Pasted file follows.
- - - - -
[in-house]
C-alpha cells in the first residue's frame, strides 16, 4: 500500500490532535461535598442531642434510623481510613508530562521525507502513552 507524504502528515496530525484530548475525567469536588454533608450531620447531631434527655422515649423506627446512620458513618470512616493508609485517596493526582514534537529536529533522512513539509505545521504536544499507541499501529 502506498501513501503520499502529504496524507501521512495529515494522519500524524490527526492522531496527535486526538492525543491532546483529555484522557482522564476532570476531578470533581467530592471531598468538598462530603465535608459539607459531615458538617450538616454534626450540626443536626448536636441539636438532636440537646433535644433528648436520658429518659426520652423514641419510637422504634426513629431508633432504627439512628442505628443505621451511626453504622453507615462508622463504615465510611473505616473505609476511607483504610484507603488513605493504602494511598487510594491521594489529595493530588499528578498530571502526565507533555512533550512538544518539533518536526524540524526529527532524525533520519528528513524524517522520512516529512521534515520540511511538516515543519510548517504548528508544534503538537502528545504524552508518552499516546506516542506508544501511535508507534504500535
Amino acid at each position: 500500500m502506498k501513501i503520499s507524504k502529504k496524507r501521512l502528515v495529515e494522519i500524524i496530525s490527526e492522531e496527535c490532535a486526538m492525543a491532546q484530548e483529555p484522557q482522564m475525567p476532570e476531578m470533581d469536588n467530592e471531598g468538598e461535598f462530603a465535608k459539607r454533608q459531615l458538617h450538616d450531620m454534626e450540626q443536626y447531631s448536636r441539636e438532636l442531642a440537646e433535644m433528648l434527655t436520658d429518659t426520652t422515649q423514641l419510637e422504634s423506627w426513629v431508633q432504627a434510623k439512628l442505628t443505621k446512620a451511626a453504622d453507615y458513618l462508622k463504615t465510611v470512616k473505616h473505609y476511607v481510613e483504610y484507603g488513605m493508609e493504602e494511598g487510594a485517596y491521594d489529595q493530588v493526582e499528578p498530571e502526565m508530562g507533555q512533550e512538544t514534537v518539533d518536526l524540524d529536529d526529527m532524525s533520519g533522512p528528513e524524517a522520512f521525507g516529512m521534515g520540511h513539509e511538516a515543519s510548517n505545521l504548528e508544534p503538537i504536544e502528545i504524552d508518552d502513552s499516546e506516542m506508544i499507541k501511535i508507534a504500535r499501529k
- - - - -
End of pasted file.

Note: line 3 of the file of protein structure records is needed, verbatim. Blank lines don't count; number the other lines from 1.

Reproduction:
Amino acid at each position: 500500500m502506498k501513501i503520499s507524504k502529504k496524507r501521512l502528515v495529515e494522519i500524524i496530525s490527526e492522531e496527535c490532535a486526538m492525543a491532546q484530548e483529555p484522557q482522564m475525567p476532570e476531578m470533581d469536588n467530592e471531598g468538598e461535598f462530603a465535608k459539607r454533608q459531615l458538617h450538616d450531620m454534626e450540626q443536626y447531631s448536636r441539636e438532636l442531642a440537646e433535644m433528648l434527655t436520658d429518659t426520652t422515649q423514641l419510637e422504634s423506627w426513629v431508633q432504627a434510623k439512628l442505628t443505621k446512620a451511626a453504622d453507615y458513618l462508622k463504615t465510611v470512616k473505616h473505609y476511607v481510613e483504610y484507603g488513605m493508609e493504602e494511598g487510594a485517596y491521594d489529595q493530588v493526582e499528578p498530571e502526565m508530562g507533555q512533550e512538544t514534537v518539533d518536526l524540524d529536529d526529527m532524525s533520519g533522512p528528513e524524517a522520512f521525507g516529512m521534515g520540511h513539509e511538516a515543519s510548517n505545521l504548528e508544534p503538537i504536544e502528545i504524552d508518552d502513552s499516546e506516542m506508544i499507541k501511535i508507534a504500535r499501529k